Inmates sue state in digital music dispute

TALLAHASSEE — Florida inmates are accusing state corrections officials of effectively stealing millions of dollars’ worth of digital music and books to benefit a new contractor.

Attorneys with the Social Justice Law Collective and the Florida Justice Institute filed a federal lawsuit Tuesday in Tallahassee, alleging a Department of Corrections program is unconstitutional because it doesn’t allow inmates to access more than $11 million worth of music bought for music players the agency has now banned.

The department in 2011 started allowing inmates in some facilities to purchase and download digital content to MP3 and MP4 players made specifically for prisoners, according to the lawsuit. About three years later, the department expanded the program and contracted with a company that had already been running the program, Keefe Commissary Network, LLC, doing business as “Access Corrections,” to take it statewide.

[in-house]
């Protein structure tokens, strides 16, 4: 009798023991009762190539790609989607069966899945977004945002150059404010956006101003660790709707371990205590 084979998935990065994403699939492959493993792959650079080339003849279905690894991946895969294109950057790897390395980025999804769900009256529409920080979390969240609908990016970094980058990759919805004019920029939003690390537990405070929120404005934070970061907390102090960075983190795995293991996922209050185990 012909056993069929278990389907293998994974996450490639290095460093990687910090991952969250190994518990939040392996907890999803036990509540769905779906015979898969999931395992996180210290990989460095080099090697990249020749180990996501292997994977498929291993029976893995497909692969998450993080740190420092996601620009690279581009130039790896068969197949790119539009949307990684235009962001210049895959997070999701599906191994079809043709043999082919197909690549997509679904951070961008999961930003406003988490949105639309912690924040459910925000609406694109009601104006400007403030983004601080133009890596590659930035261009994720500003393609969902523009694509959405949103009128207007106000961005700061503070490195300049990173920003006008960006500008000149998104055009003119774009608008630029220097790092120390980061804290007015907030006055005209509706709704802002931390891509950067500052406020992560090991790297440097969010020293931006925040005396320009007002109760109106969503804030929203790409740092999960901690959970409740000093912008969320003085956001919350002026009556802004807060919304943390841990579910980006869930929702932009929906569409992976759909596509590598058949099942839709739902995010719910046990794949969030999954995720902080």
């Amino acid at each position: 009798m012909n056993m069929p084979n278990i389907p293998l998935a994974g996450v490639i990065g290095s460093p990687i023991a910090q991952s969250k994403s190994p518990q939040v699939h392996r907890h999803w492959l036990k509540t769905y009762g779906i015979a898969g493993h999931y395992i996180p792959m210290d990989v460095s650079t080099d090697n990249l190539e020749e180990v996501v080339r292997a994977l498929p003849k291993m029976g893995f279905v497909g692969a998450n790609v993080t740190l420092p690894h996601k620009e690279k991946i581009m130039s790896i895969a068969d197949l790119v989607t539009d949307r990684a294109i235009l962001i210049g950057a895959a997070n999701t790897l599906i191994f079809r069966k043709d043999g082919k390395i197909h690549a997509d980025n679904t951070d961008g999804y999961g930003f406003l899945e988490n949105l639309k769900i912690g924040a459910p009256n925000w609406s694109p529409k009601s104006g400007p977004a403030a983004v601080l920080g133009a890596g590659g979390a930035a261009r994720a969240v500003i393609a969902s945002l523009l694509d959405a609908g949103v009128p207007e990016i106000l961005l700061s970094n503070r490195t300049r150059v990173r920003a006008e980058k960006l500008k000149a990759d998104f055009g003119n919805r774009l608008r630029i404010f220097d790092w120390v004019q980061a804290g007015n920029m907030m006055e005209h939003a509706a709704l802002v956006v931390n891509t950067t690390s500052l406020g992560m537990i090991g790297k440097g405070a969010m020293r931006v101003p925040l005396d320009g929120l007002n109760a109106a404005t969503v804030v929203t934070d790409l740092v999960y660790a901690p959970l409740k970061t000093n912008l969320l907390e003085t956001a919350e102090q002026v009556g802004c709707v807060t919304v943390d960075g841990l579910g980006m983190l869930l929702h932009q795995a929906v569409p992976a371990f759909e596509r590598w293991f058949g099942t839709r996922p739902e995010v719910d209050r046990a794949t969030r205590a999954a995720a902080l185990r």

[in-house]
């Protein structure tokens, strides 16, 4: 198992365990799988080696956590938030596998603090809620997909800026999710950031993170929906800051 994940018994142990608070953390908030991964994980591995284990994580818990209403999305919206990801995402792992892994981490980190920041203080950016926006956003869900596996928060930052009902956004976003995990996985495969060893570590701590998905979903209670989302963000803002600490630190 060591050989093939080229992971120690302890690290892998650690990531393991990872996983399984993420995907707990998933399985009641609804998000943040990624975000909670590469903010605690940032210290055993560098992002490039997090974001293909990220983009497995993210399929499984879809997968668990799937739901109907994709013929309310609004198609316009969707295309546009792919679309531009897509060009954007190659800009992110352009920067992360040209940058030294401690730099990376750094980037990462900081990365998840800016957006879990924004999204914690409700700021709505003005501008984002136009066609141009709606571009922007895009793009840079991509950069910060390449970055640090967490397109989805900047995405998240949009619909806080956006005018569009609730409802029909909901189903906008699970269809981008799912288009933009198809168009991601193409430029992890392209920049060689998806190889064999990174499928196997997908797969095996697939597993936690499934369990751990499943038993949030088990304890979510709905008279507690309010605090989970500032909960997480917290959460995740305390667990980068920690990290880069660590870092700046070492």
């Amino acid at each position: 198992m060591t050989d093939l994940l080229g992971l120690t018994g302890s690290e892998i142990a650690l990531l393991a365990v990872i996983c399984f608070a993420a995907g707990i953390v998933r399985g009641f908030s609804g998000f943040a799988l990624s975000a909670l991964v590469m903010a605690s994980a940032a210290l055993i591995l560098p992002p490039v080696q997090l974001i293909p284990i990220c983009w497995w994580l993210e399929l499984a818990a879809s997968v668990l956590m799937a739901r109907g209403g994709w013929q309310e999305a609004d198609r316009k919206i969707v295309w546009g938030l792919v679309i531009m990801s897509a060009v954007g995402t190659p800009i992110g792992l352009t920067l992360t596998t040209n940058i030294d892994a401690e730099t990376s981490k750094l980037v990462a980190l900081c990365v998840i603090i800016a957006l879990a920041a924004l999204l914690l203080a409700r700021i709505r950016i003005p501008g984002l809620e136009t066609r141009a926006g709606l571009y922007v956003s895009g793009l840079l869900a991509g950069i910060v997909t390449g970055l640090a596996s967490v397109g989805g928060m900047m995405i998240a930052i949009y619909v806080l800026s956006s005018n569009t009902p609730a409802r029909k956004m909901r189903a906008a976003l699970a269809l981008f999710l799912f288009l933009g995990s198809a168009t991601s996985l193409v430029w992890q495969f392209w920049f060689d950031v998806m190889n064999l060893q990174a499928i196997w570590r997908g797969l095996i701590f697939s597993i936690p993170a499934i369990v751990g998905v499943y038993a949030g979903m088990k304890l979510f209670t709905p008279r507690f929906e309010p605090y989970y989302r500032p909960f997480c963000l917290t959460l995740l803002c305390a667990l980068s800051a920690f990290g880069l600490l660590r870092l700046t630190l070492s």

Prisoners could buy digital media players for $99.95 or $119.95, accessories for the players, and songs or files for $1.70 each. Prisoners were also required to purchase blocks of “prepaid media credits,” which required them to buy a minimum of five files or songs for $8.50.

Inmates used the “prepaid credits” at kiosks, where they could transfer their files to a cloud-based library. They could also use the kiosks, located inside the prisons, to transfer files from the cloud to digital players. Inmates had to connect their players to a kiosk every 30 days, for security purposes, or the device would be disabled, and they weren’t allowed to have players or files that weren’t purchased through the program.

The department, according to the lawsuit, “published numerous advertisements,” posted throughout prisons, “touting the qualities of the digital media players” and promising prisoners, “once music is purchased, you’ll always own it!”

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